In mild cases, fluids and electrolytes will be provided under the skin to rehydrate, as well as pain management if needed, syringe feedings of high fiber diets, and vitamin C supplementation. 

In more severe cases, hospitalization might be recommended for continuous monitoring and support. In addition, your guinea pig might need more intravenous or subcutaneous fluid therapy, frequent syringe feedings, treatment of any infections, and pain management. If there are any bacterial, parasitic, or fungal infections, treatment of any infections with antifungals, antibiotics, or antiparasitics is also crucial.

Recovery and Management of Diarrhea in Guinea Pigs

Recovery and management of diarrhea in guinea pigs depends on the severity of the condition and how quickly medical intervention is provided.

When your guinea pig is home, monitor any changes in activity level, appetite, fecal output, urine output, and body weight.

If sanitation is an issue, change bedding at least every 1-2 weeks, with spot-cleaning removal of soiled bedding daily. Carefresh bedding is excellent, easy for spot cleaning, and safe for your guinea pig’s respiratory system.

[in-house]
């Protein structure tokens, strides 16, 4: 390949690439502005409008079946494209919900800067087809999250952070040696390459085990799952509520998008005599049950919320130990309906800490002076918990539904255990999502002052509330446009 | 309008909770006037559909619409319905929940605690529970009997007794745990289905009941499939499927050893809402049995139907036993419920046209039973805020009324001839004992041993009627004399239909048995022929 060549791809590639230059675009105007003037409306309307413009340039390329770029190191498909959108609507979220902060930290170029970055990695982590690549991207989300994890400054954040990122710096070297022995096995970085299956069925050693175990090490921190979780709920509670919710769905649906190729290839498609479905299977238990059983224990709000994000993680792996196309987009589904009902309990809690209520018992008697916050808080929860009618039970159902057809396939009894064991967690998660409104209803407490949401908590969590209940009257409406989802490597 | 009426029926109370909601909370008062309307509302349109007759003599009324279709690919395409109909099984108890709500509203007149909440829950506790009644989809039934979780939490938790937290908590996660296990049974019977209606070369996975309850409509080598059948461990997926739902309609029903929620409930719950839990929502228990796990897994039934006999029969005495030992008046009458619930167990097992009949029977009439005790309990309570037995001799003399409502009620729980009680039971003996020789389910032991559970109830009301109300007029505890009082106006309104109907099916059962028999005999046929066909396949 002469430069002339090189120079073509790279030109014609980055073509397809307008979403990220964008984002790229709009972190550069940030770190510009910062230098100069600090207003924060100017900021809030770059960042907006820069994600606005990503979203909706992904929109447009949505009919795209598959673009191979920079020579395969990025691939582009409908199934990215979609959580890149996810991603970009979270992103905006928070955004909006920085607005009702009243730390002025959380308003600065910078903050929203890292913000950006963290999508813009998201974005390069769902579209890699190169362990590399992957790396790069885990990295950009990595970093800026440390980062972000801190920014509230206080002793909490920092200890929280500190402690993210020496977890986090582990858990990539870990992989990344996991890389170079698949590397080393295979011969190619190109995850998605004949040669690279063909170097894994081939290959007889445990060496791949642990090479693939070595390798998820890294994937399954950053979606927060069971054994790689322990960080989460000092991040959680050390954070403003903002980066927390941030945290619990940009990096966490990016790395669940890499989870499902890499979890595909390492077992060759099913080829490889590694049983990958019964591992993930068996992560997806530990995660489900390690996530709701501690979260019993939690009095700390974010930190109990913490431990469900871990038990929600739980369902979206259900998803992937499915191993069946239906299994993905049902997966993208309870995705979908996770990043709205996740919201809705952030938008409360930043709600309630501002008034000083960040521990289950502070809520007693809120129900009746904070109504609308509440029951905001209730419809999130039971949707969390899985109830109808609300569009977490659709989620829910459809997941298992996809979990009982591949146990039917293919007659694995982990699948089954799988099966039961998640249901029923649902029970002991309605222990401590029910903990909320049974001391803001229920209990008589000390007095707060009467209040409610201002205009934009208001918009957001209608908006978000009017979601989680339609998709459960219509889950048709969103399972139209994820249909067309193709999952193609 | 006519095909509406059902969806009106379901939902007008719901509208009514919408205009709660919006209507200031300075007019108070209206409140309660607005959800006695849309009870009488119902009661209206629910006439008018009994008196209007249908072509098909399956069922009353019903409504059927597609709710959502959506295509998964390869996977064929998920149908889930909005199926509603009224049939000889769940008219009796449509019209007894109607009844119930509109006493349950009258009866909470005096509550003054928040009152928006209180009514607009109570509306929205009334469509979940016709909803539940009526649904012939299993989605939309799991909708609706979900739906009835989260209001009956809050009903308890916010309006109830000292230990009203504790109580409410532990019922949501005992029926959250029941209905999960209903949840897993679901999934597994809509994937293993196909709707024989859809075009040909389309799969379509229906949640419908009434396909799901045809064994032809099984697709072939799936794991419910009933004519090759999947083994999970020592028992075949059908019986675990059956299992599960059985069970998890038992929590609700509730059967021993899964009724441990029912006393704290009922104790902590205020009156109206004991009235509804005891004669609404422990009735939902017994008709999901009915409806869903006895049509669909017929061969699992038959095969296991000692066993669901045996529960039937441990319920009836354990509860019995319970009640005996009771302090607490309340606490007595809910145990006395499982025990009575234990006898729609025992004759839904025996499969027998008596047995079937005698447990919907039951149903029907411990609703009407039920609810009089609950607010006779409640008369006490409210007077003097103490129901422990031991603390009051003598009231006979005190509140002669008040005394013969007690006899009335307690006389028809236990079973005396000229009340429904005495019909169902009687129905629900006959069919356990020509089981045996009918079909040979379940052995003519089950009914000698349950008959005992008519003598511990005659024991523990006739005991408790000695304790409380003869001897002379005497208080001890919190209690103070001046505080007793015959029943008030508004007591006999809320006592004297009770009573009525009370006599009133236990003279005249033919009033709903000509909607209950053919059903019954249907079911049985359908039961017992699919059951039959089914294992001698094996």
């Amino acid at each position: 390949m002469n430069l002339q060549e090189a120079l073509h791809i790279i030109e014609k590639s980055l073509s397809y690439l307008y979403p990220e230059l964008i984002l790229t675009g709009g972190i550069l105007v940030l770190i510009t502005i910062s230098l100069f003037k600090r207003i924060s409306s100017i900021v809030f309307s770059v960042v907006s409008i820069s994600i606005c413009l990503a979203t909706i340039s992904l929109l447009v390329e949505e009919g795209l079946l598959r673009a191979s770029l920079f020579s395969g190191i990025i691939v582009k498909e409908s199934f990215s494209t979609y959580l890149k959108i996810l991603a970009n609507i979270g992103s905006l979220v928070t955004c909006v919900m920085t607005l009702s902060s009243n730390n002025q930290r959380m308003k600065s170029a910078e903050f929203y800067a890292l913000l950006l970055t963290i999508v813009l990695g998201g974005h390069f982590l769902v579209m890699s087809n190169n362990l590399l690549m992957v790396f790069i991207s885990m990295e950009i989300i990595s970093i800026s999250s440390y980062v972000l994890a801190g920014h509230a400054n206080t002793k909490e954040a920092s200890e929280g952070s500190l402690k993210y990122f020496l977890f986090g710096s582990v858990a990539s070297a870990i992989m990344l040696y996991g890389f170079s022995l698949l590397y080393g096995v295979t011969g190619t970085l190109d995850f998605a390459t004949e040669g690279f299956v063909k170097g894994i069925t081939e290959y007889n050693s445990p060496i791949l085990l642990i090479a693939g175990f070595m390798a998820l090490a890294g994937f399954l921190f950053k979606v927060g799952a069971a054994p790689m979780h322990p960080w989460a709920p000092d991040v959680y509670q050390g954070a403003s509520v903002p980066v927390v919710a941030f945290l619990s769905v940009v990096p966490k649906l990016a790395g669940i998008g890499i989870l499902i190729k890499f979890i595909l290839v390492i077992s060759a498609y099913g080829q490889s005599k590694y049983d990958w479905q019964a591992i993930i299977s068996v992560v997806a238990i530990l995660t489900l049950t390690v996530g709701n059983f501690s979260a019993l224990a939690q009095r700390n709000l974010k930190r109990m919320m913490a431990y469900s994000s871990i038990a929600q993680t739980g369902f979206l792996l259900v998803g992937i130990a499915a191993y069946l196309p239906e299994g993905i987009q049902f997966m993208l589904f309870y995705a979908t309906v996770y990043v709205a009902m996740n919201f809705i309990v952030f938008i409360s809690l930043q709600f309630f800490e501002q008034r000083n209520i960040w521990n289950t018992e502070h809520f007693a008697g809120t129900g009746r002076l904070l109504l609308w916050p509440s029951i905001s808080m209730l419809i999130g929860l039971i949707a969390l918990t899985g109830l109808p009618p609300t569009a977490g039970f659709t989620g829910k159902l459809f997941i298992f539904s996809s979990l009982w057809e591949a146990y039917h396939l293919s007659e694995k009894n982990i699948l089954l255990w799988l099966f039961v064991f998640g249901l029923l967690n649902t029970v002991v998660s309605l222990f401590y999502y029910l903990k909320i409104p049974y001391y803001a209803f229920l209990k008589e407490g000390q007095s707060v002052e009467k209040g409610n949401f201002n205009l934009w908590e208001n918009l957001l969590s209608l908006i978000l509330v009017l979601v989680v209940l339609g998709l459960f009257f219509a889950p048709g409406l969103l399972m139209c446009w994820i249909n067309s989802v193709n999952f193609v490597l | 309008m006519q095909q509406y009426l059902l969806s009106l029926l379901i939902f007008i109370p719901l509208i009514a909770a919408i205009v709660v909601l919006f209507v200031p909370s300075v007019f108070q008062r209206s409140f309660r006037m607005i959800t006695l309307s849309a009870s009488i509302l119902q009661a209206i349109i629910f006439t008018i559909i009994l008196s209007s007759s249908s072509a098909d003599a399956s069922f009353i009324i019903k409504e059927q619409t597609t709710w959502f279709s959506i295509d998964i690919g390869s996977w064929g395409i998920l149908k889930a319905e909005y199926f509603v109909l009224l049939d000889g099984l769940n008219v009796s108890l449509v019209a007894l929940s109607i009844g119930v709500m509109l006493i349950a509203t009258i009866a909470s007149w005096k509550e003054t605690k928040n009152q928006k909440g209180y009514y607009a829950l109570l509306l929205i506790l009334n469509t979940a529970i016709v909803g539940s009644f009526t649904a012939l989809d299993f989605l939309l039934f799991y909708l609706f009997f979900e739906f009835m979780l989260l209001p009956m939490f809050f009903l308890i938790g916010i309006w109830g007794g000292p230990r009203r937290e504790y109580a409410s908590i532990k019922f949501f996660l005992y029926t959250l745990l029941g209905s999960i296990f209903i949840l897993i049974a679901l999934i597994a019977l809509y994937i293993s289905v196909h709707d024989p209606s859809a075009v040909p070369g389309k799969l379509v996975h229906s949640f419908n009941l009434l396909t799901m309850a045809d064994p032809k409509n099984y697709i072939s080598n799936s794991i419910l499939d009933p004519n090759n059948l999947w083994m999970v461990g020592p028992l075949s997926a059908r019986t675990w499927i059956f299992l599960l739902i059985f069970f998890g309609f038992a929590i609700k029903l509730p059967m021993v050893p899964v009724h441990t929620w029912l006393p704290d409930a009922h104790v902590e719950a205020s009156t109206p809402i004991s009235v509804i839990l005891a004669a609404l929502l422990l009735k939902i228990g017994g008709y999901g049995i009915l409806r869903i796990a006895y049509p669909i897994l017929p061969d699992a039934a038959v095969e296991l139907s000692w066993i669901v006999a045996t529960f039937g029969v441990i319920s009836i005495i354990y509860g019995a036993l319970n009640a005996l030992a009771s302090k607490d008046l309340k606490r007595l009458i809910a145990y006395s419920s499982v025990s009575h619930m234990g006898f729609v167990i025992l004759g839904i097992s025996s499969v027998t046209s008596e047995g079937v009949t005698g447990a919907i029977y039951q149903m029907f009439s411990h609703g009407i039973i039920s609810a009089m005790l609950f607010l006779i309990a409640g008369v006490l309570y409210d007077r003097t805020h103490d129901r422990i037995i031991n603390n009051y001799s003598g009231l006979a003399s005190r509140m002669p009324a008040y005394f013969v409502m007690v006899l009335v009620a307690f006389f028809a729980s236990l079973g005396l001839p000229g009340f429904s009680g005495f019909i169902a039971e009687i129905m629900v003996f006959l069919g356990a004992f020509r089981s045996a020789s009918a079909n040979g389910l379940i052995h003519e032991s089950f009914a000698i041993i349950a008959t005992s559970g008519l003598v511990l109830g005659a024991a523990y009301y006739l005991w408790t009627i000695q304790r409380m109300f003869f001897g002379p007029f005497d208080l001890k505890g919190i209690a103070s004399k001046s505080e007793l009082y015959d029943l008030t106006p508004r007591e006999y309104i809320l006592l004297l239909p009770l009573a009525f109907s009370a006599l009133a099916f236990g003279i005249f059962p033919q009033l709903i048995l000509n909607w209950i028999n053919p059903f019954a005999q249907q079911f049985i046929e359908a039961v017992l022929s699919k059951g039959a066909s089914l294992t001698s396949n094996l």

Clean and disinfect cages, water bottles/bowls, and food bowls daily, and scrub inside the waterspout on bottles.

If diet is an issue, feed your cavy mostly high-quality grass hay with some added commercial guinea pig pellets. It is also essential to give your cavy vitamin C in supplements or fresh vegetables like red pepper. Be sure to provide washed fresh fruit or vegetables only occasionally.

If you obtain any new guinea pigs, quarantine them for approximately 2-3 weeks before introducing them to prevent any spread of contagions that could cause diarrhea.

If you notice your pig having soft stools, discontinue any fresh fruits or vegetables. Instead, you can begin syringe feeding Oxbow Critical Care to increase fiber content and help maintain hydration while consulting with your veterinarian.

Regular veterinary health checks are always recommended for optimal health and wellness of your guinea pig.

Diarrhea in Guinea Pigs FAQs

When should I see medical attention for my guinea pig with diarrhea?

If your guinea pig has diarrhea, consult with your primary veterinarian and consider seeking medical attention ASAP. If not treated promptly and effectively, prolonged or severe diarrhea can kill guinea pigs. Even with proper treatment, diarrhea can get worse quickly.

References

  1. Mans K. FERRETS, RABBITS, and RODENTS : Clinical Medicine and Surgery. 2019.

  2. Jörg Mayer, Donnelly TM. Clinical Veterinary Advisor. Birds and Exotic Pets. Elsevier/Saunders. 2013.

  3. Hoefer, Heidi. VIN. Common Problems in Guinea Pigs. 2015.

  4. ‌Donnelly, Quesenberry. Merck Veterinary Manual. Disorders and Diseases of Guinea Pigs - All Other Pets. 2019.

  5. Graham JE, Hugues Beaufrère, Doss GA. Exotic Animal Emergency and Critical Care Medicine. Wiley-Blackwell. 2021.

Featured Image: iStock.com/Galyna0404